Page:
Caleb Scoville

Caleb Scoville's picture
Research Interests: 
environmental politics (especially water issues and endangered species recovery), "nature" as a cultural category, STS, economic sociology, political sociology, culture, theory
Office: 
Cafe Milano (2522 Bancroft Way)
Profile: 
I am a doctoral student in the Department of Sociology at the University of California, Berkeley, where I study environmental politics. I will be a Berkeley Empirical Legal Studies Fellow at the Center for the Study of Law and Society for the 2017-18 academic year.
 
I am interested in how "nature" is configured and deployed as a cultural, moral, and political category. My primary empirical focus is the politics and science of water management and endangered species conservation in California. I have three active research projects on this topic: one historical project on the relationship between biological taxonomic knowledge and shifting human-nonhuman relations; one on how environmental scientists manage the division of intellectual labor between instrumental and substantive rationality; and another on political rationalities of groundwater management (with Razvan Amironesei).
 
Other research topics (past and present) include "ecological citizenship" as a political theoretical concept (2016 in Citizenship Studies); the concept of nature in the history of philosophy (with Razvan Amironesei, Ike Sharpless, Jacob Hellman, and Olivier Clain); an analysis of extant applications of field theory (with Neil Fligstein); and sovereign credit ratings and moral classifications (with Marion Fourcade).
 
I earned my M.A. in sociology at UC Berkeley in 2016, and expect to complete my Ph.D. in 2020. Before enrolling at Berkeley, I was a graduate student in the Department of Political Science at the University of California, San Diego where I earned an M.A., passing exams in political theory, 20th and 21st century political and social thought, and comparative politics with distinction. I earned my B.A. summa cum laude in political science and economics from Portland State University.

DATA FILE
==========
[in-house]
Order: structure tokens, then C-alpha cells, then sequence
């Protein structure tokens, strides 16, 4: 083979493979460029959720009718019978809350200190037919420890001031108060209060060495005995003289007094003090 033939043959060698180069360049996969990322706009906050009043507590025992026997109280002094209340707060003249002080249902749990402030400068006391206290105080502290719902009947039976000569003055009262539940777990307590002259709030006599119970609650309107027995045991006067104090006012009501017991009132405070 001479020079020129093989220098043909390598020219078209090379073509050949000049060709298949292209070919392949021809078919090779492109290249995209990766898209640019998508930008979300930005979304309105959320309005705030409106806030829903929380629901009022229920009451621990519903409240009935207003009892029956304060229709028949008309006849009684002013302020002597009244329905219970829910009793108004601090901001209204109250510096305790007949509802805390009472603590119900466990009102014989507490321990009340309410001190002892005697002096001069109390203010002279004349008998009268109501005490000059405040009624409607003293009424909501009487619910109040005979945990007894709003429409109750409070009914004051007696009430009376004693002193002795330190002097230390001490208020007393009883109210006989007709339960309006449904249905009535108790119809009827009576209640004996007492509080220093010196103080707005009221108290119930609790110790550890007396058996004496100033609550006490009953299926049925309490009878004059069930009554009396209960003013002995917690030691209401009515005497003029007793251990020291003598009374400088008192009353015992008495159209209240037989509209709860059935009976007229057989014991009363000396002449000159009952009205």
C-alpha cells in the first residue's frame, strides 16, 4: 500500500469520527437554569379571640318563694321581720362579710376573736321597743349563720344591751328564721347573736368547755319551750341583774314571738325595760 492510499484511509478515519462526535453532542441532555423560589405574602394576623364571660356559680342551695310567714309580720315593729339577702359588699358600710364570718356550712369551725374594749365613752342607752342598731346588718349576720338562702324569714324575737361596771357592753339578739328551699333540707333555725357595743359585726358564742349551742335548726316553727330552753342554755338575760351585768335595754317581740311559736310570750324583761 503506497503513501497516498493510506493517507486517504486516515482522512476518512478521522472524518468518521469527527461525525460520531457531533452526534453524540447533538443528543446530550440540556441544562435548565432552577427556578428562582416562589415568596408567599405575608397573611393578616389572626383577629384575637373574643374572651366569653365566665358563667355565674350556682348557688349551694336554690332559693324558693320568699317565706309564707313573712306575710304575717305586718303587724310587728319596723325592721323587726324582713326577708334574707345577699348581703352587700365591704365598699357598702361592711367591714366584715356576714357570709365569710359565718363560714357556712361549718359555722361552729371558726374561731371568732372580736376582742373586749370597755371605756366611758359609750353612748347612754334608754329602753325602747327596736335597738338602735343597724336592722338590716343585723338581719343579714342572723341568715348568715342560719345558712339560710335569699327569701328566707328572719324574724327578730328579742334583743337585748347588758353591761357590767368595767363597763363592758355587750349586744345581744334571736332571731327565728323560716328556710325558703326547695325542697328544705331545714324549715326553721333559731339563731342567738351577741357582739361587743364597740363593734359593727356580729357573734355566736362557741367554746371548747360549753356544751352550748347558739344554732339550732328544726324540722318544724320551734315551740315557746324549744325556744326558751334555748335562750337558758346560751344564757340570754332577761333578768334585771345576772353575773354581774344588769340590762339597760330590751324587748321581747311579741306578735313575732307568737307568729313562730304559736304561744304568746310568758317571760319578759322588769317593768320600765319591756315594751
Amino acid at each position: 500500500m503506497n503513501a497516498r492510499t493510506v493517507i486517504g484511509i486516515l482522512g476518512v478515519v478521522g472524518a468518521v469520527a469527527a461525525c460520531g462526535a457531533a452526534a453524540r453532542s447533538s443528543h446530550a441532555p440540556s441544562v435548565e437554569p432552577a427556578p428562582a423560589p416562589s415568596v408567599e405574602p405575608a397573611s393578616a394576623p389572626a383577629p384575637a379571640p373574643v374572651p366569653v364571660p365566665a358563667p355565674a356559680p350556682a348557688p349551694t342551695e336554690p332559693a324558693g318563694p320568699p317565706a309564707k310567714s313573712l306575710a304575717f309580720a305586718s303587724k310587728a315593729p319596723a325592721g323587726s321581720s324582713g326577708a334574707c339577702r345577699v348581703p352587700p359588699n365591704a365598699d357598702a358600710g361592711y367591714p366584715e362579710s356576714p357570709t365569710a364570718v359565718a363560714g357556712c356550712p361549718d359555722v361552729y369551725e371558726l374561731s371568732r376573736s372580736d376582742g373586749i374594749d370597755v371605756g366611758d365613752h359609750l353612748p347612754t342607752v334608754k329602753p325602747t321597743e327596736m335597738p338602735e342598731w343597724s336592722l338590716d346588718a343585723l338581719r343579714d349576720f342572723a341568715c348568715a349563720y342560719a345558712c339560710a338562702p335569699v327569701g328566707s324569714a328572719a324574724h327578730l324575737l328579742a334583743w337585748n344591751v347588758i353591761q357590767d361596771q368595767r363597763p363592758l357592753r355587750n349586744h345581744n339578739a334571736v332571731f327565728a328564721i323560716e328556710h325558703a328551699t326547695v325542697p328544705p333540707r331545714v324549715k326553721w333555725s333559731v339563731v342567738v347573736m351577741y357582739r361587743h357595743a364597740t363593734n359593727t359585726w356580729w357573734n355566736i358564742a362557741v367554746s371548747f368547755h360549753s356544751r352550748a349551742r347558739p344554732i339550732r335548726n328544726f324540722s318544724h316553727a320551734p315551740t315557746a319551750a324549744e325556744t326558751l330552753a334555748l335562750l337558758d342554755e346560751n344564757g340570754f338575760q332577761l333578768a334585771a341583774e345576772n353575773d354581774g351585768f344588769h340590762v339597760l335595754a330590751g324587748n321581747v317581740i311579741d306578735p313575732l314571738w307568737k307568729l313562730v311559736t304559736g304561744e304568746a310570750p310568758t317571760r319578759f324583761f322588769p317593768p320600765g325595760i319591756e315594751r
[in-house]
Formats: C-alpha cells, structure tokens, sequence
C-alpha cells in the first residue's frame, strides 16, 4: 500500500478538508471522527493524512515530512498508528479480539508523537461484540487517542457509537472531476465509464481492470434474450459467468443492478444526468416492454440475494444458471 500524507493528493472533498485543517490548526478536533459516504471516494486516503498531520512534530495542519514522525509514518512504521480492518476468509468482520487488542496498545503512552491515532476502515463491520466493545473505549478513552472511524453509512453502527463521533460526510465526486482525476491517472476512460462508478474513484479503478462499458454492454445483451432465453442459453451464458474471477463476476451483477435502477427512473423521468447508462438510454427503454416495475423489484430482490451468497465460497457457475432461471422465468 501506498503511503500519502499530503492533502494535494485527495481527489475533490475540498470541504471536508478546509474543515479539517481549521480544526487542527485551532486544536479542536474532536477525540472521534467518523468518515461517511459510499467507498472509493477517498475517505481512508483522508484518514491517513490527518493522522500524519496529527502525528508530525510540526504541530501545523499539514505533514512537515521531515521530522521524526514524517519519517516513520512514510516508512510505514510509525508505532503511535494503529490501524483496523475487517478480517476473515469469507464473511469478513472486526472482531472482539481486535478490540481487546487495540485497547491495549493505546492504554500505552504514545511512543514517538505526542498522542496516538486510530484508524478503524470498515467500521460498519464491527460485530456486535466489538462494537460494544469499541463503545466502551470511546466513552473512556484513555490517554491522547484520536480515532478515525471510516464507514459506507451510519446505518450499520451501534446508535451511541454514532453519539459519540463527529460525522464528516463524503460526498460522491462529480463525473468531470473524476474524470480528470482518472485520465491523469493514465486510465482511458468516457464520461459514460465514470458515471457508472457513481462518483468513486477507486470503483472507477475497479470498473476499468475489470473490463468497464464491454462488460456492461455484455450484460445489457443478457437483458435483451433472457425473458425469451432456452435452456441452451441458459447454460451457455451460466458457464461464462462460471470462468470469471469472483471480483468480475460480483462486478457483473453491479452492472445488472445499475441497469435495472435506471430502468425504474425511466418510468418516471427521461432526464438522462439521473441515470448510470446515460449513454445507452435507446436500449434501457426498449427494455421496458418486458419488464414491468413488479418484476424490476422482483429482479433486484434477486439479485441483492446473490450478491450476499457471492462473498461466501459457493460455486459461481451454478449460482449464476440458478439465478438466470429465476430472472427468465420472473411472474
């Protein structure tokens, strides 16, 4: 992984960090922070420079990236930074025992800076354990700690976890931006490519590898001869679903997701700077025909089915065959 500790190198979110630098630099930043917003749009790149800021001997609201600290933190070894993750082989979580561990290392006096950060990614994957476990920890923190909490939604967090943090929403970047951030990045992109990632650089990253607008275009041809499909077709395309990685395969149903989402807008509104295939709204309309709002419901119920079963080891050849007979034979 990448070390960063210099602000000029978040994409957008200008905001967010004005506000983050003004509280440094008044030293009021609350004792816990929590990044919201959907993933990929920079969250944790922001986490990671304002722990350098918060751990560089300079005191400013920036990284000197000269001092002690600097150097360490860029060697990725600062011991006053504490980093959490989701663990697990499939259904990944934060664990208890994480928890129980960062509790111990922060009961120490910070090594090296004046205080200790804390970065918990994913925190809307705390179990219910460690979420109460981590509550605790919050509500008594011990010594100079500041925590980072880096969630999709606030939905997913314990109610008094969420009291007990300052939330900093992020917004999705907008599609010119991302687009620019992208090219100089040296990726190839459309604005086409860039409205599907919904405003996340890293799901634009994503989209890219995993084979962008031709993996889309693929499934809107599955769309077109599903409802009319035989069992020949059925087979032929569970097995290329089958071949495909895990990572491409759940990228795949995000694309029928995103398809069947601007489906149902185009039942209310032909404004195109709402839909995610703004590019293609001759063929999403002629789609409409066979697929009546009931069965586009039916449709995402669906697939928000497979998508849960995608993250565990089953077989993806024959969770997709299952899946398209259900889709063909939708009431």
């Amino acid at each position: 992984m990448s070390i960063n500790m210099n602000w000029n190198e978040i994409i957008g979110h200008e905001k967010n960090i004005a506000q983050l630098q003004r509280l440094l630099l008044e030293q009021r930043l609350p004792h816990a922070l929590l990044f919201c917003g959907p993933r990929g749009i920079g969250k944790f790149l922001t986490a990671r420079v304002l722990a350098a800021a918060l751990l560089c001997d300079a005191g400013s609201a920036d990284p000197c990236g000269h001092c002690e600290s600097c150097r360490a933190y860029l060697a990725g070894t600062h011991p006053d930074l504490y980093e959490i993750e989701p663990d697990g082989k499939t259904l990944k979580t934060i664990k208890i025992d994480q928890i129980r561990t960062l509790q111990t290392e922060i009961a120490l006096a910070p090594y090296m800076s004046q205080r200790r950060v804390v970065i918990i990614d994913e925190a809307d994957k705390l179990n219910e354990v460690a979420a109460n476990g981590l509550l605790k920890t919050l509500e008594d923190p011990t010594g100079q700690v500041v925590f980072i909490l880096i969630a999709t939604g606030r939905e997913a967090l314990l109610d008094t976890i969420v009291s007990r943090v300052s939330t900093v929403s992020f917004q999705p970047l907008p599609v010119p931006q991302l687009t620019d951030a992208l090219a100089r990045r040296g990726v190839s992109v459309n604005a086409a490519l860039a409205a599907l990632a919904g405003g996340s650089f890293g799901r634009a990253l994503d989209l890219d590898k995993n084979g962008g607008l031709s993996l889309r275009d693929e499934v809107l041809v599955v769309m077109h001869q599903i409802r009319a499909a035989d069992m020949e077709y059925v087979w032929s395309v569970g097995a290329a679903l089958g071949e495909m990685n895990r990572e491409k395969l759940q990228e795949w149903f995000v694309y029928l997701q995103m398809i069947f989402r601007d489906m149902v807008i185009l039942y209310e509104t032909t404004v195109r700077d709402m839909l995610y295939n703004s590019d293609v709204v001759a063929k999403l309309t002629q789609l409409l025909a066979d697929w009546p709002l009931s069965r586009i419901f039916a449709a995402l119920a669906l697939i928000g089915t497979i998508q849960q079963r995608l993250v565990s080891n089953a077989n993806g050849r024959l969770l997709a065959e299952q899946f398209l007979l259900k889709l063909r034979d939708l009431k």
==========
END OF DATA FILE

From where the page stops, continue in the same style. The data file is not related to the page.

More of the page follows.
My article, "Hydraulic Society and a 'Stupid Little Fish': Toward a Historical Ontology of the Nonhuman" was awarded the 2017 American Sociological Association Animals and Society Section’s Jane Goodall Award for Distinguished Graduate Student Scholarship and the 2017 Herbert Blumer Prize for the best paper written by a UC Berkeley sociology graduate student.
 
 

 

Published work:

Scoville, Caleb. “George Orwell and Ecological Citizenship: Moral Agency and Modern Estrangement.” Citizenship Studies 20 (2016): 830-845. [read online]

Scoville, Caleb. “Reclaiming Water Politics: California’s Drought and the Eclipse of the Public.” Berkeley Journal of Sociology 59 (2015): 35-43. [read online] [republished by The Hampton Institute]